Scary stuff hey?

Is this you??

If it is visit your GP asap . Get a referral to a woman’s Health Physio straight away. Speed up the process and book an immediate appointment with a specialist private woman’s Health Physio. It is far easier to correct a small issue using simple exercises than one that we’ve ignored and may end up needing surgery.

With regards to exercise it’s super important to find a post-natal exercise specialist. It’s super important to really listen to your body at all times. Within Buggy Bootcamp Bedford I always offer all levels of exercise but you have to keep yourself safe. You have to listen to your body at all times. Be mindful when you do anything that involves any impact – running, jumping, skipping, star jumps etc. When moving if you experience any leaking, or it makes you pass wind or faeces or you feel a low dragging sensation or bulging STOP immediately and let me know. Breathing correctly during strength work is imperative so you don’t bear down on your pelvic floor. At Buggy Bootcamp you learn how to make your exhale work so that you are activating your core and your pelvic floor (remember those kegels) as one automatically, not working against it all. This all needs to become a habit that we carry over into everyday life when we’re lifting, pushing, squatting, lunging, jumping, bending, twisting etc and doing all of it with a baby or toddler or child in tow often pulling us in the other direction!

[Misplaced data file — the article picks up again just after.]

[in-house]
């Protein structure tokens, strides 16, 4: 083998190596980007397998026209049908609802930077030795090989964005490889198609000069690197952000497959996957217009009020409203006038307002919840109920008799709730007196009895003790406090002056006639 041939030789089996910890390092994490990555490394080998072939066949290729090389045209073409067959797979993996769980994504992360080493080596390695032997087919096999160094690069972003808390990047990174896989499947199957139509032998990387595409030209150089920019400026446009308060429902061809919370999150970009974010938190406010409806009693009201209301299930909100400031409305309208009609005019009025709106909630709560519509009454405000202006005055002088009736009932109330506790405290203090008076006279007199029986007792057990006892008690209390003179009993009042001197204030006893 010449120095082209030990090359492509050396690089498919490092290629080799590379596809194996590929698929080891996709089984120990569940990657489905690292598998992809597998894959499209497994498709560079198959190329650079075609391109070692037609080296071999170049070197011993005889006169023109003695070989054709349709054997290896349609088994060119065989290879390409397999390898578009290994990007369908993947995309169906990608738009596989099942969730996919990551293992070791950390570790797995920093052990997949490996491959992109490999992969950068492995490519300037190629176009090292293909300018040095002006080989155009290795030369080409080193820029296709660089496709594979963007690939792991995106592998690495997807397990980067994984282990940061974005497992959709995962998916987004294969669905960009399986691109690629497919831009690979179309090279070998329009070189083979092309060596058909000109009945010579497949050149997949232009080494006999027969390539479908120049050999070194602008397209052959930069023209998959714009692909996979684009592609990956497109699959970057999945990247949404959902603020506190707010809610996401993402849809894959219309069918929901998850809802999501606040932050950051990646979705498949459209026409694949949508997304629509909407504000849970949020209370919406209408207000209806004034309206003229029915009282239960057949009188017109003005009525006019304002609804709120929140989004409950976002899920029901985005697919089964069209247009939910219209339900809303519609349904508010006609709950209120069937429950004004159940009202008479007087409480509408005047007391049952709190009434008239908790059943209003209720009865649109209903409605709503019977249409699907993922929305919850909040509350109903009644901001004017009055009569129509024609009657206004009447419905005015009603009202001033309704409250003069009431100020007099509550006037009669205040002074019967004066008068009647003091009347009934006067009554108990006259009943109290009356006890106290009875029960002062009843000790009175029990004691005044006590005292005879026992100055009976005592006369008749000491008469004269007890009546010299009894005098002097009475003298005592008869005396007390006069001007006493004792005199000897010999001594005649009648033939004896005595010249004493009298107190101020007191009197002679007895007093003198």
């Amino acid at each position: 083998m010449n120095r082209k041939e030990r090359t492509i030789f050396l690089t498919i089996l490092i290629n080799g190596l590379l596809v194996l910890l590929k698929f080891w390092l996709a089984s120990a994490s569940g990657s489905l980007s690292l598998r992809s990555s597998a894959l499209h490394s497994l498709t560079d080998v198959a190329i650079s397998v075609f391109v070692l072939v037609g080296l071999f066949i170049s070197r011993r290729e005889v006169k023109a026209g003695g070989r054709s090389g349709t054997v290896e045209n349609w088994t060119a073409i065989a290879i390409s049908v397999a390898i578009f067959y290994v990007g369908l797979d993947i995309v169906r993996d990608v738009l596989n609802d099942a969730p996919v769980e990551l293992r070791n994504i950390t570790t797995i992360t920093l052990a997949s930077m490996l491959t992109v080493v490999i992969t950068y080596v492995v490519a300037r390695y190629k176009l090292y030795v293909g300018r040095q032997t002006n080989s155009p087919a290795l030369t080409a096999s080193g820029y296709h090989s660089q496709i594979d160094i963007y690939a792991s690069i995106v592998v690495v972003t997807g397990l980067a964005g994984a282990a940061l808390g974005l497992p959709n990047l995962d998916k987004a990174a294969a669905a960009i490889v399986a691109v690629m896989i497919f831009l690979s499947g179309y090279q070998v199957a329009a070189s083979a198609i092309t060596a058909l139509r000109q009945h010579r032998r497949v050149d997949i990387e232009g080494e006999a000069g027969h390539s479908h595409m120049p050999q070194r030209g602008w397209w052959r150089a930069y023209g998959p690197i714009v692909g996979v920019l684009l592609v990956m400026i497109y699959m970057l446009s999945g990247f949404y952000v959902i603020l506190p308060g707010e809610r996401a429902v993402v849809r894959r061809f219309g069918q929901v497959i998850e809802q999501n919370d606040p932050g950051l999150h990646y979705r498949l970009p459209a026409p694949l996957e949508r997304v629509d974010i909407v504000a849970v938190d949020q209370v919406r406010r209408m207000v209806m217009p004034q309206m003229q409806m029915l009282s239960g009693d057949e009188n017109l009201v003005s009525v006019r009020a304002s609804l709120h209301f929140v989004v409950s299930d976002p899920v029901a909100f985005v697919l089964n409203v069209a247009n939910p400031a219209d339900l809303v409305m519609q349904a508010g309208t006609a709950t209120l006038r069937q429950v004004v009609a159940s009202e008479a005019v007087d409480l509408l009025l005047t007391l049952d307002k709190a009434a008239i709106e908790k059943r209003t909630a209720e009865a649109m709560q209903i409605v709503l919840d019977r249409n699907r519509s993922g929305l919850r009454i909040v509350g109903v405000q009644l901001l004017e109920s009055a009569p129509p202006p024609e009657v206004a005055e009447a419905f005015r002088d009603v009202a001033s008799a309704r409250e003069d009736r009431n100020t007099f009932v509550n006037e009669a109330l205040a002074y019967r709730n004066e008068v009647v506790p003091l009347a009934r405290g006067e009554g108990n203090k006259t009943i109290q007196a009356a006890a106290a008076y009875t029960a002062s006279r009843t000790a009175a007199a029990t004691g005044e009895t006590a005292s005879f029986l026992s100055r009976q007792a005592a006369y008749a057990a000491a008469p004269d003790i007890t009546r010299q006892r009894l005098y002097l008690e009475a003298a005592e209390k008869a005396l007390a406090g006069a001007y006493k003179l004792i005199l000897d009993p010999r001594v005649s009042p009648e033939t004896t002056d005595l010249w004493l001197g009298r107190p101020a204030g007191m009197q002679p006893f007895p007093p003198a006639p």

The cells of your body, therefore all of your tissues including your core and pelvic floor, are constantly being renewed which means by doing the correct restorative exercises and including brilliant nutrition you can really help yourself to restore your core and pelvic floor health and by keeping these good habits you will maintain your pelvic floor health. Mirroring this if you keep doing things that make you leak etc and couple this with poor nutrition those tissues will actually get weaker and weaker. This means that if even if our pelvic floor is ok now it can weaken with poor posture, poor breathing technique both in rest and during exercise, poor lifting technique, smoking, poor nutrition or even a really bad prolonged cough.